If you’re confident wiring fixtures, outlets, sockets and such this should be right in your comfort zone — if not perhaps enlist a friend who is to help out.

If you’re interested in other Edison-style lighting ideas check out DIY reclaimed lumber hanging Edison bulb chandelier and the reason I have so many Edison bulbs kicking around, Maker Wedding: Rustic Edison-style hanging light fixtures.

Maker Wedding: Animated Arduino LED matrix lounge table top


Finally got around to making an LED table top, as it turns out — for my wedding reception. We decided to have a lounge area and an LED coffee table seemed like the perfect centerpiece for it. I decided instead of making a full table that I would make a table top that fit onto an existing ottoman. I affixed the LED strips to a plywood board which had a 2″ raised frame with aluminium duct tape, to help with brightness.

Arranging the LED’s in a proper matrix turned out to be quite a job as the strips I used came pre-wired and there isn’t all that much length between LED’s on the strip. I ended up having to cut and re-splice the connection leads for each row of the 7 x 7 matrix, after that the construction went quickly. You could get around this by using a more modular LED strip solution, I initially had ShiftBrites slated for this project, but I made something else with them and when I got around to this table top there were much less expensive options available.

I created an outer frame with a bevel to support a glass top. Initially I went with plexiglass but it would bow in the middle with anything of weight on the table, I didn’t want to add supports as this would disrupt the light diffusion, so I opted for a piece of tempered glass (actually intended for table tops to boot).

Adding adhesive obscuring film to the glass didn’t have the diffusion effect I’d hoped for so I sandwiched a sheet of white tracing paper between the tempered glass and a similarly sized piece of plexiglass and this gave the soft white diffused look I wanted.

The issue of programming the animations took a little longer. I wanted to use the disco(esc) animations available from the fine folks responsible for the 1E Disco Dance Floor — which I also used in my ohDisco! app for iPad. These animations are 32 x 16 and can have hundreds of frames — too much to load completely into the Arduino’s memory. But I didn’t want to have to deal with reducing the animations to 7 x 7, or reducing their total frame count, as this would affect the quality and overall impression. Instead I opted to add an SD card reader to the setup which stores the animations. The 7 x 7 section of each frame is loaded on-demand from each animation file and displayed on the table, with this setup the Arduino has no memory problems whatsoever and with a little more code it could index and play animations from the SD card without the need for code changes.

Worth noting is that the SdFat library used to interface with the Seeedstudio SD Card Shield wouldn’t run reliably (or at all sometimes) on an ATmega128 so be sure to use a more powerful Arduino running an ATmega328.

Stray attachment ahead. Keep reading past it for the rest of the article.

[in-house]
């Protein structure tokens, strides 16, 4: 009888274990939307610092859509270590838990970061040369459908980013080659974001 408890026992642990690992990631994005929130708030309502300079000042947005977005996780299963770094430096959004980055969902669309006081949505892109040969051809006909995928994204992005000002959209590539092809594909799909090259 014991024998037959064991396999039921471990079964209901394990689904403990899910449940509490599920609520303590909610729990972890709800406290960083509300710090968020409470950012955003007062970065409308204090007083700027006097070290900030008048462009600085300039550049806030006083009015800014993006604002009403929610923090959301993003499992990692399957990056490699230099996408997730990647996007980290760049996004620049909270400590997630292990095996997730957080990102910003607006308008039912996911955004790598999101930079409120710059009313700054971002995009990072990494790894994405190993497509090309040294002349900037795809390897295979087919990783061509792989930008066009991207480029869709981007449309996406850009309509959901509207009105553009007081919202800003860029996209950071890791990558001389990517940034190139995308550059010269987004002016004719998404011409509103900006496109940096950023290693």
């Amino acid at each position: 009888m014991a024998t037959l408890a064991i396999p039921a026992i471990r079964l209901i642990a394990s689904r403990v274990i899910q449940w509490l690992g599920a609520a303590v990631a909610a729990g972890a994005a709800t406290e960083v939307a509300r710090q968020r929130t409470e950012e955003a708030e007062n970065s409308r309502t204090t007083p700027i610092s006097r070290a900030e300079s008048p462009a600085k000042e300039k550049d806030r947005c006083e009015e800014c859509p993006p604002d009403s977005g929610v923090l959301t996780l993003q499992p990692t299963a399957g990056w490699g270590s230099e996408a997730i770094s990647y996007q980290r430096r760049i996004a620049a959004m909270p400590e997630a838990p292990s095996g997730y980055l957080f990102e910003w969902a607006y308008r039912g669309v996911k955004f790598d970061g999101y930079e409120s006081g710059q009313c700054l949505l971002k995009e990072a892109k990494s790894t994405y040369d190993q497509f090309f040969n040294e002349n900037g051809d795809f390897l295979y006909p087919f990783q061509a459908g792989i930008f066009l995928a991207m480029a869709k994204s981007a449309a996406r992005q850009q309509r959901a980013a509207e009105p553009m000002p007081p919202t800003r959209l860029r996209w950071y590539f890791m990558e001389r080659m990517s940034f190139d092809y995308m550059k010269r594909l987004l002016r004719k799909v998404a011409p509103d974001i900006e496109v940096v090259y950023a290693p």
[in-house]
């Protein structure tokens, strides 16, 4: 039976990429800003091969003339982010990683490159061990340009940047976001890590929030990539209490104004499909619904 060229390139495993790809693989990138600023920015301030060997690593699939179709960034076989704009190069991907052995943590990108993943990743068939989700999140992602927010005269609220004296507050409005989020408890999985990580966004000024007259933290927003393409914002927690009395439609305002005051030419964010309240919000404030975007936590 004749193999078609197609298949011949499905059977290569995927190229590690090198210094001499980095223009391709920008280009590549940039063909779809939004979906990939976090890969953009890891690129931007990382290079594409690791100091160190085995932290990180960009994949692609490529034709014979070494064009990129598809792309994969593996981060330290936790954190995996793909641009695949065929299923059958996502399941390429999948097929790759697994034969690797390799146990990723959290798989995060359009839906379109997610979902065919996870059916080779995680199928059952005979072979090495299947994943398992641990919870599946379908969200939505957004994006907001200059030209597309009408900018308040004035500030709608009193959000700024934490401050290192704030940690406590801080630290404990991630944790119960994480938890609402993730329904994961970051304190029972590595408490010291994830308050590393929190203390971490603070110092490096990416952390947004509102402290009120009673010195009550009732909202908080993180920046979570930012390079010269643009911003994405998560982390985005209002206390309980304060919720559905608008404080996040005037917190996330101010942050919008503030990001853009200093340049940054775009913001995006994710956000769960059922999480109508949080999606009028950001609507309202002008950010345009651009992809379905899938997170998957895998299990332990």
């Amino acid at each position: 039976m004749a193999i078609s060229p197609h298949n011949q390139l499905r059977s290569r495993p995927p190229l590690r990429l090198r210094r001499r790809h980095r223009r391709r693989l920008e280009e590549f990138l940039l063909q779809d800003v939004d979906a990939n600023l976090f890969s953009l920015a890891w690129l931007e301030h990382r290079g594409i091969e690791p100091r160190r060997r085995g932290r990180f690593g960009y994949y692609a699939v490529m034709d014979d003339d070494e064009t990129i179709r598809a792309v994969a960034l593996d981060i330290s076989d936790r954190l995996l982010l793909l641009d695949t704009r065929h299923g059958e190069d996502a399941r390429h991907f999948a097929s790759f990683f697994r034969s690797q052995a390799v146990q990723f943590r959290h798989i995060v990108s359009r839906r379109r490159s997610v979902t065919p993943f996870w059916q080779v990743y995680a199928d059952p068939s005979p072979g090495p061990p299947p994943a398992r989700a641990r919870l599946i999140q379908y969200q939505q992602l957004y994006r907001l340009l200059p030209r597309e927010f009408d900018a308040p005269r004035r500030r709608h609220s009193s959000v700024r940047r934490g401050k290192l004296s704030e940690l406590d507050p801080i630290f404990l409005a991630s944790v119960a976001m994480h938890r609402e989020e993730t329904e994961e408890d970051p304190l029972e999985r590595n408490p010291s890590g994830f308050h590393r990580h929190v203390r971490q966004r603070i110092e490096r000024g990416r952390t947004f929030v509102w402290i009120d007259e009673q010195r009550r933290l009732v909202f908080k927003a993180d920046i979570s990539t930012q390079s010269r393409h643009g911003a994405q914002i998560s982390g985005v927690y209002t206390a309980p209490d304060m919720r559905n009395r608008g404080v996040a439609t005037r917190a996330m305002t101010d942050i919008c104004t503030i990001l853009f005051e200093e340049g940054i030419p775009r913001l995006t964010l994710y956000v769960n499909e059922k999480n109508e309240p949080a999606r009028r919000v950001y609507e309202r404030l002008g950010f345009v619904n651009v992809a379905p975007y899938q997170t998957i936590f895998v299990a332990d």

Parts

Arduino Sketch


const int chipSelect = 10;

#include <SdFat.h>
#include "SPI.h"
#include "Adafruit_WS2801.h"

uint8_t dataPin  = 2;
uint8_t clockPin = 3;   

SdFat sd;
SdFile myFile;

int rows = 32;
int cols = 16;

long framesize = rows*cols*3;
long rowsize = cols*3;

int ledrows = 6;
int ledcols = 6;

int rep = 0;
long reps = 5;

int brightness = 15;
int delaytime = 40;

char* files[]={
  "pulsar.ddf",
  "snake.ddf",
  "inter3.ddf",
  "inter4.ddf",
  "inter5.ddf",
  "rings.ddf",
  "rings2.ddf",
  "rings3.ddf",
  "matrix.ddf"
  };

int fileCount = 9;

char* file;
int frame = 0;
int frames;

Adafruit_WS2801 strip = Adafruit_WS2801(50, dataPin, clockPin);

// strip to matrix addressing array
byte addressMatrix[7][7] = {
  1,2,3,4,5,6,7,
  14,13,12,11,10,9,8,
  15,16,17,18,19,20,21,
  28,27,26,25,24,23,22,
  29,30,31,32,33,34,35,
  42,41,40,39,38,37,36,
  43,44,45,46,47,48,49
};

void setup() {
  Serial.begin(9600);
  randomSeed(analogRead(0));
  delay(400);  // catch Due reset problem
  if (!sd.begin(chipSelect, SPI_FULL_SPEED))
    sd.initErrorHalt();

  file = files[ random(fileCount) ];

  strip.begin();
  strip.setPixelColor(0, 0, 0, 0);
  strip.show();
}

void loop() {
  if (!myFile.open(file, O_READ)) {
    sd.errorHalt("failed");
    rep = reps + 1;
    return;
  }

  // seek to next frame
  if(myFile.fileSize() < ((frame*framesize)+1))
  {
    myFile.close(); 

    frame = 0;
    rep = rep + 1;

    if(rep > reps)
    {
      rep = 0;
      file = files[ random(fileCount) ];
      Serial.println(file);
    }

    return;
  }
  else
  {
    myFile.seekSet(frame*framesize);
  }

  // adjust reps for number of frames
  if(frame == 0)
  {
    frames = myFile.fileSize()/framesize;
    reps = 750/frames;
    Serial.println(frames,DEC);
    Serial.println(reps,DEC);
  }

  int data;

  int column = 0;
  int row = 0;

  while (row <= ledrows)
  {
    while (column <= ledcols)
    {
      data = myFile.read();
      // read red
      int r = map(data,0,255,0,255);
      // read green
      data = myFile.read();
      int g = map(data,0,255,0,255);
      // read blue
      data = myFile.read();
      int b = map(data,0,255,0,255);

      // set pixel address
      byte address = addressMatrix[row][column];

      // set pixel color